Blueridge along a closed bridge. It did the job today as the rain bike.

Google auto-awesome-ing the other side of the bridge

Heavy clouds on our return along Utica Pike, just at the end of very heavy rain.

A well-earned post-ride salute, just before the street was busy with police cars visiting a cop car/drunk guy accident.

As a tag-on, I saw a few nice avians today:

Little Blue Heron **a first for me
Red-headed Woodpecker
Indigo Bunting
Red-tailed Hawk- leering from an electric wire. Didn't flinch.
Lots of LBJs
LOTS of Mourning Doves
Wild Turkeys- in somebody's yard


Friday, August 01, 2014

July's happy ending

I ended July with just a shade over 500 miles, which was *easily* the mileage month of the year. I actually had some opportunities to go for more, but things just didn't click.

One reason was that this past Tuesday, instead of hammering out miles, I did a ride with "no achievements", which will please Pondero to no end. Actually that's a bit of a lie in that I saw some nice birds, and maybe a couple new ones for me. 

 Looks to me like a juvenile Great Blue Heron instead of a rugged old man. I could be wrong.

 Black-crowned Night Heron. He and the GB fellow were within 10 feet of each other, which I deem as somewhat rare. How do you like that floating trash there?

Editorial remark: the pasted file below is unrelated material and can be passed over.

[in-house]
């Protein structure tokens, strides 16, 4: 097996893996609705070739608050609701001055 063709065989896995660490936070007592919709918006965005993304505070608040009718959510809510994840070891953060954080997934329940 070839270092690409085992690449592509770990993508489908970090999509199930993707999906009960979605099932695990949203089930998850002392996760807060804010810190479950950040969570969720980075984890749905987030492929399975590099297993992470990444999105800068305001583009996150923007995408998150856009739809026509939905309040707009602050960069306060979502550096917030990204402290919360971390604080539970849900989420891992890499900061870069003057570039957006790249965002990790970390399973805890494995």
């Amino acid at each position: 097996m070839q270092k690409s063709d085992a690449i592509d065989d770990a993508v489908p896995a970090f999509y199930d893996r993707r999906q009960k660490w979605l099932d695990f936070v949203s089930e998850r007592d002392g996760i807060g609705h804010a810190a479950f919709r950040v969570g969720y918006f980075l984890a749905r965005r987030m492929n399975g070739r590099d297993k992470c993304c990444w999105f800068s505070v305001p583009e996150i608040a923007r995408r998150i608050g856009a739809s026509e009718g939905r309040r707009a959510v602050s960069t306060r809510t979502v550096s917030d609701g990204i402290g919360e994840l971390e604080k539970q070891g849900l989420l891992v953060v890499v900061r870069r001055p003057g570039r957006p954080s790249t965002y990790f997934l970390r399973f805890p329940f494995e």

Turtles, ever popular along the Beargrass Trail

To not be too speciest, I threw in some fauna to balance out the avians. 

 This is a juvenile Yellow-crowned Night Heron at Caperton Swamp.  I can't remember a trip where I saw all three on the same day.

This is a nasty, pasty looking snake curled up on that branch. This is using the telephoto feature at a distance of probably 40 yards. Eww. No me gusta.

19.5 miles on Seafoam

And the full list:

Downy Woodpecker
Tufted Titmouse
WB Nuthatch
Carolina Chickadees
-Beargrass Trail:
Belted Kingfisher
Great Blue Heron
Black-Crowned Night Heron- herons quite close to each other, strange
Mallard duck or Black Duck- didn't know they were so similar
Wood duck
Catbird- munching berries

Barn swallow
Cliff swallow
Great crested flycatcher- apparently pretty common, but only second sighting for me

Baltimore Oriole
Carolina Wren
Indigo Bunting
WB Nuthatch
Kingbird- haven't seen there
House Wren
Kingfisher- pissed as usual
underbrush Hawk- juvenile Cooper's my guess
Blue-Grey Gnatcatcher
Juvenile Yellow-crowned Night Heron
**Willow Flycatcher- I'm not writing it down, but I'm 80% sure this was a 1st for me. Tiny little bird.
**2 more LBJs- Flycatcher types and 2 or more sparrows I was too lazy to try to ID. Chipping or Song takes care of most.

FS Bridgestone RB-1-DONATED

*Donated to a young bike-hungry friend. Good luck!* And to acquaint yourself with the Cult of the RB-1: